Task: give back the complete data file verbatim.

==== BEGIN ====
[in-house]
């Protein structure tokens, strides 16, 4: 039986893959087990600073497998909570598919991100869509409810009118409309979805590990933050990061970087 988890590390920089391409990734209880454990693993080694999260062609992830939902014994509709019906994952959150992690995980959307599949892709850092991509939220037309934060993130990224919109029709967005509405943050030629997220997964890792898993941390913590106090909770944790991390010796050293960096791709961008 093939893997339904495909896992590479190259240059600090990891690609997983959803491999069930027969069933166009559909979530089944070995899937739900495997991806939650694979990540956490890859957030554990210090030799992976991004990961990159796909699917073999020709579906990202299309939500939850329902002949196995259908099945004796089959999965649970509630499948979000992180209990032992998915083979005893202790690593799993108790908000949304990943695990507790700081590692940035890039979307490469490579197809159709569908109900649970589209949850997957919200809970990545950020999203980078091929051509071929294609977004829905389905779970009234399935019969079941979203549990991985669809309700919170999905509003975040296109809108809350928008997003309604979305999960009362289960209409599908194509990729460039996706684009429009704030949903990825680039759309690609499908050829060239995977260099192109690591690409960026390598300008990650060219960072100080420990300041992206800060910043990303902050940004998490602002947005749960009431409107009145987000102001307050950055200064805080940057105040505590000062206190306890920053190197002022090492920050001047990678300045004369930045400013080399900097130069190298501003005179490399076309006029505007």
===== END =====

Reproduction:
[in-house]
């Protein structure tokens, strides 16, 4: 039986893959087990600073497998909570598919991100869509409810009118409309979805590990933050990061970087 988890590390920089391409990734209880454990693993080694999260062609992830939902014994509709019906994952959150992690995980959307599949892709850092991509939220037309934060993130990224919109029709967005509405943050030629997220997964890792898993941390913590106090909770944790991390010796050293960096791709961008 093939893997339904495909896992590479190259240059600090990891690609997983959803491999069930027969069933166009559909979530089944070995899937739900495997991806939650694979990540956490890859957030554990210090030799992976991004990961990159796909699917073999020709579906990202299309939500939850329902002949196995259908099945004796089959999965649970509630499948979000992180209990032992998915083979005893202790690593799993108790908000949304990943695990507790700081590692940035890039979307490469490579197809159709569908109900649970589209949850997957919200809970990545950020999203980078091929051509071929294609977004829905389905779970009234399935019969079941979203549990991985669809309700919170999905509003975040296109809108809350928008997003309604979305999960009362289960209409599908194509990729460039996706684009429009704030949903990825680039759309690609499908050829060239995977260099192109690591690409960026390598300008990650060219960072100080420990300041992206800060910043990303902050940004998490602002947005749960009431409107009145987000102001307050950055200064805080940057105040505590000062206190306890920053190197002022090492920050001047990678300045004369930045400013080399900097130069190298501003005179490399076309006029505007």